COR improves to 98.9% but revenues drop 1% because of selective underwriting

AXA UK’s general insurance business returned to underwriting profit in 2013, reporting a 98.9% combined operating ratio (COR) for the full year.

This was a 2.3 percentage point improvement over the 101.2% the business reported in 2012, which came despite reserve strengthening adding 0.8 percentage points to the 2013 COR.

AXA UK and Ireland overall also boosted underlying profit by 32% to £178m (2012: £134m).

However general insurance revenues fell 1% to £3.7bn (2012: £3.8bn) as the company turned away business because of falling rates.

AXA UK and Ireland group chief executive Paul Evans attributed the better results to improvements across the board at AXA UK.

He said: “In 2010, AXA UK launched a business transformation to reposition our product offering to better serve the needs of both our customers and brokers while improving the cost efficiency of our operations.

“This transformation is progressing ahead of expectations, with underlying earnings increasing by 32% to £178m in 2013 thanks notably to significant improvements in profitability across commercial and personal Lines, and the wealth management business.”

Reserve strengthening

AXA UK’s current-year COR, which excludes reserve movements, was 98.1% in 2013. This shows that prior-year reserve strengthening added 0.8 percentage points to the all-year COR.

This is an improvement over 2012, when the need to strengthen reserves added one percentage point to the COR.

AXA strengthened liability reserves in 2012 because of rising industrial deafness claims, which Evans described at the time as “the new whiplash”.

AXA attributed the COR improvement to “maintaining pricing discipline in markets where premiums have fallen ahead of improved claims experience, particularly in home and motor”.

Premium cutbacks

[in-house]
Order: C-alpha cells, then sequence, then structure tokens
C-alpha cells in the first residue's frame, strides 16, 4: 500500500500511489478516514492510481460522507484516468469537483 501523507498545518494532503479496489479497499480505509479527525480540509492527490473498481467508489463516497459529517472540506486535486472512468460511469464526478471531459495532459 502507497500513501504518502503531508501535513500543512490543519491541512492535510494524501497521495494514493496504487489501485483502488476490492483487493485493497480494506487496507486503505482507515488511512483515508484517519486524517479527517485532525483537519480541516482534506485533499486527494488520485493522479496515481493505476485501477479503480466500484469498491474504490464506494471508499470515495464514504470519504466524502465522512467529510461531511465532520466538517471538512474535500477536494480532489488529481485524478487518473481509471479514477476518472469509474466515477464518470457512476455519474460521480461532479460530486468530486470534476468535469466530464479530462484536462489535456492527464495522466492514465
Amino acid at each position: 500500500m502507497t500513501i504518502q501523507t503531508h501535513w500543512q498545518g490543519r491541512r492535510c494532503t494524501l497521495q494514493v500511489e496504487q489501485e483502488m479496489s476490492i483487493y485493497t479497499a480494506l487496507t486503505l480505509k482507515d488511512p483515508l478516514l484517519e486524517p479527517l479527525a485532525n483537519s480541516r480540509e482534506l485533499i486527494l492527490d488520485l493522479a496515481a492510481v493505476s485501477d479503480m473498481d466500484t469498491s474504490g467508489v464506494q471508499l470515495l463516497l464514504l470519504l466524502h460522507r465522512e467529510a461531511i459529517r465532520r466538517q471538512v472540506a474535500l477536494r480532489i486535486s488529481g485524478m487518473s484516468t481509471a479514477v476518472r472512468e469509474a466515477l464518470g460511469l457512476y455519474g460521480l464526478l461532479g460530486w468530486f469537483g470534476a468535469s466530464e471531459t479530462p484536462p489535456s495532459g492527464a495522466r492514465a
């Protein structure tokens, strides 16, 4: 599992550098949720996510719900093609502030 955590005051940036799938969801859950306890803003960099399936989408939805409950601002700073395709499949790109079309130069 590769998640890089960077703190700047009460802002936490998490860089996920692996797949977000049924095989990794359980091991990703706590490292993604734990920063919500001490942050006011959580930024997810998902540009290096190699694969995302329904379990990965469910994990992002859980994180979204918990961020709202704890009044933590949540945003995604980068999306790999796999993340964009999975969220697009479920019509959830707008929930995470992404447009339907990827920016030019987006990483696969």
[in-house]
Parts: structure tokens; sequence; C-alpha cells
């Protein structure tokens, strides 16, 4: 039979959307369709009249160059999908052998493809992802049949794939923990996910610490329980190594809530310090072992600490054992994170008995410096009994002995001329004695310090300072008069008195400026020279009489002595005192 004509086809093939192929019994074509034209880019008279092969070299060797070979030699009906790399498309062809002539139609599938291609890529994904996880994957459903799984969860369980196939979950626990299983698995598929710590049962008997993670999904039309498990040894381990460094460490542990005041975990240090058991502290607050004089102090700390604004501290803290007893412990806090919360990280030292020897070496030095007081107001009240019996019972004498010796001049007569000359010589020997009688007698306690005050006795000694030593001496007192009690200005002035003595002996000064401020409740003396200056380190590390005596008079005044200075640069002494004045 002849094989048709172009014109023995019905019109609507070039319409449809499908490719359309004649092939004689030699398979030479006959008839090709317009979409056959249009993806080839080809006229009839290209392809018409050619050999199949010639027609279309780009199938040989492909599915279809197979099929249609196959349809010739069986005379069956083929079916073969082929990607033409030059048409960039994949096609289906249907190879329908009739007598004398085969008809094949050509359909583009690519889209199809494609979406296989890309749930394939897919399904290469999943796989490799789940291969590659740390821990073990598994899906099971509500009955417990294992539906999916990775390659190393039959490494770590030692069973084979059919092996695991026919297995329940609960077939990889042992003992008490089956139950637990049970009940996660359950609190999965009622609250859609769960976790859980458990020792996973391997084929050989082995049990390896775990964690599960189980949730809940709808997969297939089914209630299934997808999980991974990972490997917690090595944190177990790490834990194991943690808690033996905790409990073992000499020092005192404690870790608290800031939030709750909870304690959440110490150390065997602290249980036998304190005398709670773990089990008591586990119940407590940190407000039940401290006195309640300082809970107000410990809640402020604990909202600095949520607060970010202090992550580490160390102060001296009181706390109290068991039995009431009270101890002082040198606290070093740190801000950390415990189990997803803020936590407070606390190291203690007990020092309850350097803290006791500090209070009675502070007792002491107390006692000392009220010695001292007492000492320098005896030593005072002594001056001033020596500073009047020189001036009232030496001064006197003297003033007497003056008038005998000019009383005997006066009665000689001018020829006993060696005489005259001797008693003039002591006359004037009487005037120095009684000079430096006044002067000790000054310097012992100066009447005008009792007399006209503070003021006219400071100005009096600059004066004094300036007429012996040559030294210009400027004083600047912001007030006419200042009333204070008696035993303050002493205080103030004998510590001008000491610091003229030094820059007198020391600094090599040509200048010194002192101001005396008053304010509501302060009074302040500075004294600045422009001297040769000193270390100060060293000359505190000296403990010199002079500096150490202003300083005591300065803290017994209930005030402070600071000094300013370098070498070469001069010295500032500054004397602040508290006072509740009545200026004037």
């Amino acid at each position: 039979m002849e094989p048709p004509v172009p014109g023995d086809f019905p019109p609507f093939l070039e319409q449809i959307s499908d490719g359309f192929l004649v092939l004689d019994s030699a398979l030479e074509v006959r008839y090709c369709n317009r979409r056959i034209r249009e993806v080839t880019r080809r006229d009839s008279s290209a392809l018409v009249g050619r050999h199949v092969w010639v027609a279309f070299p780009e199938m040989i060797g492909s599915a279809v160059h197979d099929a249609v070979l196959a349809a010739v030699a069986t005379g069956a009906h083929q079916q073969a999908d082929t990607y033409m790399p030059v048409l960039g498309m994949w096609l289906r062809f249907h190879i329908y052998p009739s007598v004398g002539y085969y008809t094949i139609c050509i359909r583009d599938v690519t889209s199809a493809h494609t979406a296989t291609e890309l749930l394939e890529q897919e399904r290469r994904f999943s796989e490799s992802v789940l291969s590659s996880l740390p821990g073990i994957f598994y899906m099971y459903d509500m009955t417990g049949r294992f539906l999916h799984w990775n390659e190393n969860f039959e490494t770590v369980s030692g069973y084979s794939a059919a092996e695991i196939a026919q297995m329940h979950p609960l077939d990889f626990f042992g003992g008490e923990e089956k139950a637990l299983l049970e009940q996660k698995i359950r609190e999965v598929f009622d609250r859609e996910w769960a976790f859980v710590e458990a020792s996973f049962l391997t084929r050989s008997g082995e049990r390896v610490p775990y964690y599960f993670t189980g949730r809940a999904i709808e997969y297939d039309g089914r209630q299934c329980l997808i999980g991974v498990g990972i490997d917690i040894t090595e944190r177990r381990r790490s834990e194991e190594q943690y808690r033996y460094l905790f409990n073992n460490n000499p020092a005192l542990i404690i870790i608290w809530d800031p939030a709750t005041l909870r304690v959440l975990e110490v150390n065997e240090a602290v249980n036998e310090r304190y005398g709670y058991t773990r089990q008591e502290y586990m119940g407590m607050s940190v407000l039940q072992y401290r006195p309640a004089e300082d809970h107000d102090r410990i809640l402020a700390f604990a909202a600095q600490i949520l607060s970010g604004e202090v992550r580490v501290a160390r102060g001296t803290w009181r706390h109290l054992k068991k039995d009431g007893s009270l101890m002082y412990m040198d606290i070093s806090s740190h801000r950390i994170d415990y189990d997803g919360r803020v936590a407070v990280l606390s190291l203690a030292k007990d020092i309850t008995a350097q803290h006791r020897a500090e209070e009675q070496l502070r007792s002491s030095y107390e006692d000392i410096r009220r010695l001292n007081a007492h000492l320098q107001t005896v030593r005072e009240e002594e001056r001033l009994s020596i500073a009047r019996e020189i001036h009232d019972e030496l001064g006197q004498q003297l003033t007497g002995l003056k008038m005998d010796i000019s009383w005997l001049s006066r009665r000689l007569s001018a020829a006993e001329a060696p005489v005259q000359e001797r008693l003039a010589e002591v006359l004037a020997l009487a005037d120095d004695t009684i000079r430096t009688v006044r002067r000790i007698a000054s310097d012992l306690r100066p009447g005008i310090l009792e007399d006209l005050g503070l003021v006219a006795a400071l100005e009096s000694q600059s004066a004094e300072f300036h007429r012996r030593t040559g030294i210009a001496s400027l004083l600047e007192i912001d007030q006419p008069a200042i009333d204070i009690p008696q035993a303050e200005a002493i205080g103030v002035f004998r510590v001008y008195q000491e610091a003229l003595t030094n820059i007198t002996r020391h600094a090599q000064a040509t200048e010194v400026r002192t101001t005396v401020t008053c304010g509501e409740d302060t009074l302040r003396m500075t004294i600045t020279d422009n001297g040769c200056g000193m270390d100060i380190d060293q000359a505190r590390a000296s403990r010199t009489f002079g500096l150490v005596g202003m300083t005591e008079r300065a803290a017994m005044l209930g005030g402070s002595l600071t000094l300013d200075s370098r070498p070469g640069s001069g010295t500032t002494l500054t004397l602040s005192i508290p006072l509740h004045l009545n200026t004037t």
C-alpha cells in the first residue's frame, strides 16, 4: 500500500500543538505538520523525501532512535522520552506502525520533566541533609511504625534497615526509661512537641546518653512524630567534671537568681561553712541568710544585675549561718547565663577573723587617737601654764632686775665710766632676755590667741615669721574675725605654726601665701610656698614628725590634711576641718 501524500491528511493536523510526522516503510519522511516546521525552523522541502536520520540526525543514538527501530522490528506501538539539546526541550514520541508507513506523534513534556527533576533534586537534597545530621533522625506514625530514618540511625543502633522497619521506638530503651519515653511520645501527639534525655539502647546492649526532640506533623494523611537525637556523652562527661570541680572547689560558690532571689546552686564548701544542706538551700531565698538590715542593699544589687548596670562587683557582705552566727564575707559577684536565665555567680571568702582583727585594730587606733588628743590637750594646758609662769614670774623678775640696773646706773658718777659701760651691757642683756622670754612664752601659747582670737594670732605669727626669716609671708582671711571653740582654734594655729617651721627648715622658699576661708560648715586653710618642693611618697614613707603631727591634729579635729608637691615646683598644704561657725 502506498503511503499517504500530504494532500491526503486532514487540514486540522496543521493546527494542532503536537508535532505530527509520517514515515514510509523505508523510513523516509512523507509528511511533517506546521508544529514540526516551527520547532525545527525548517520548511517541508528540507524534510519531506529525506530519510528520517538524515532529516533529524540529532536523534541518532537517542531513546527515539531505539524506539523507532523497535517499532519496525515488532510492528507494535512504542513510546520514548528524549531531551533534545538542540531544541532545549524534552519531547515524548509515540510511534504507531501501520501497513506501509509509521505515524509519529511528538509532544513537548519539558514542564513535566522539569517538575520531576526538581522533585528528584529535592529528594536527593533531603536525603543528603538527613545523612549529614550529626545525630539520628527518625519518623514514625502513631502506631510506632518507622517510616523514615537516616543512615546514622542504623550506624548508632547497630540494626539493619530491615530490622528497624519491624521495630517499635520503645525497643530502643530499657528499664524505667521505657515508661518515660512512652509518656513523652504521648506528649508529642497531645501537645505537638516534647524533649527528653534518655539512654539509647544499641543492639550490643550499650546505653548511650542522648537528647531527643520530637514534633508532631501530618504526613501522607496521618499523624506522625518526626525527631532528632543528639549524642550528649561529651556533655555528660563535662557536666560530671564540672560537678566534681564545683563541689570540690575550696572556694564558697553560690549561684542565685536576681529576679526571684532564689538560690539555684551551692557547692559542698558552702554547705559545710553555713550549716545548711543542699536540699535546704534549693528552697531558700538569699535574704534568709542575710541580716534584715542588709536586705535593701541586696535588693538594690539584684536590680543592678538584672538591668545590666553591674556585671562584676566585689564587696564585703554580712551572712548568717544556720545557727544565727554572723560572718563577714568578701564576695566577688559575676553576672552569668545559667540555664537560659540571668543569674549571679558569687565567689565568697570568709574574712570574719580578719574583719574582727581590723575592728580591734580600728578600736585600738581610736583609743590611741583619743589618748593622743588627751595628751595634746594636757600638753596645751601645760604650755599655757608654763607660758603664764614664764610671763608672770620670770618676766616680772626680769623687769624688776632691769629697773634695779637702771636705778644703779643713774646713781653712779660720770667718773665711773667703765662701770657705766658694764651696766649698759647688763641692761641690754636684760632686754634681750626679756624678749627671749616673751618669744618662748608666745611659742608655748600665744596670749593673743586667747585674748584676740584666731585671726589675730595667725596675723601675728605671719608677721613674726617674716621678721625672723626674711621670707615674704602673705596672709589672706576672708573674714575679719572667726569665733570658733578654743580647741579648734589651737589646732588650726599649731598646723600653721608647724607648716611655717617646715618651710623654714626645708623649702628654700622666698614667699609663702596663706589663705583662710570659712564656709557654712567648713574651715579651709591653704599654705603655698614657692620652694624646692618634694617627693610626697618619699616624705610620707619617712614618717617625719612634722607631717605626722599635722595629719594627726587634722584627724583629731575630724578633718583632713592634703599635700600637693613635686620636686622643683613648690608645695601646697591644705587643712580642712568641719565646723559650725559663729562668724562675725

AXA’s group results show that UK and Ireland brokered personal lines revenue fell by 10% to €1.9bn (£1.6bn).

Within this, motor revenue was down 5% to €530m because of rate softening in the UK and price competition in Ireland.

Direct motor revenue in the UK fell by 5%.

Brokered personal lines property revenue was down 23% to €476m, mainly because of rate increases affecting volumes and AXA exiting unprofitable schemes in the UK.

However, brokered UK and Ireland commercial lines revenue increased 9% to €2bn.

Within commercial lines, motor was up 9% to €395m, mainly due to “strong new business” and higher client retention in the UK.

Commercial property revenue was up 11% to €535m because of rate increases and strong new business.

AXA UK reported an overall UK commercial revenue increase of 11%.

Flood impact

AXA UK noted that the weather had been comparatively benign in the first 11 months of 2013. However, the company said the storms in December returned the cost of weather events back towards the long-term average assumed in AXA’s pricing.

Evans said: “Handling the aftermath of dreadful events such as the current floods is exactly what we do.

“Providing excellent customer service to those affected is a priority for our business today and will remain so in the coming months until each of our customers has returned to their restored home. The immediate priority has been to get people into safe accommodation with the emergency cash they need to deal with any immediate necessities. Once the flood waters recede, we will be there over the coming months to help our customers rebuild their lives and return to their homes as soon as possible.”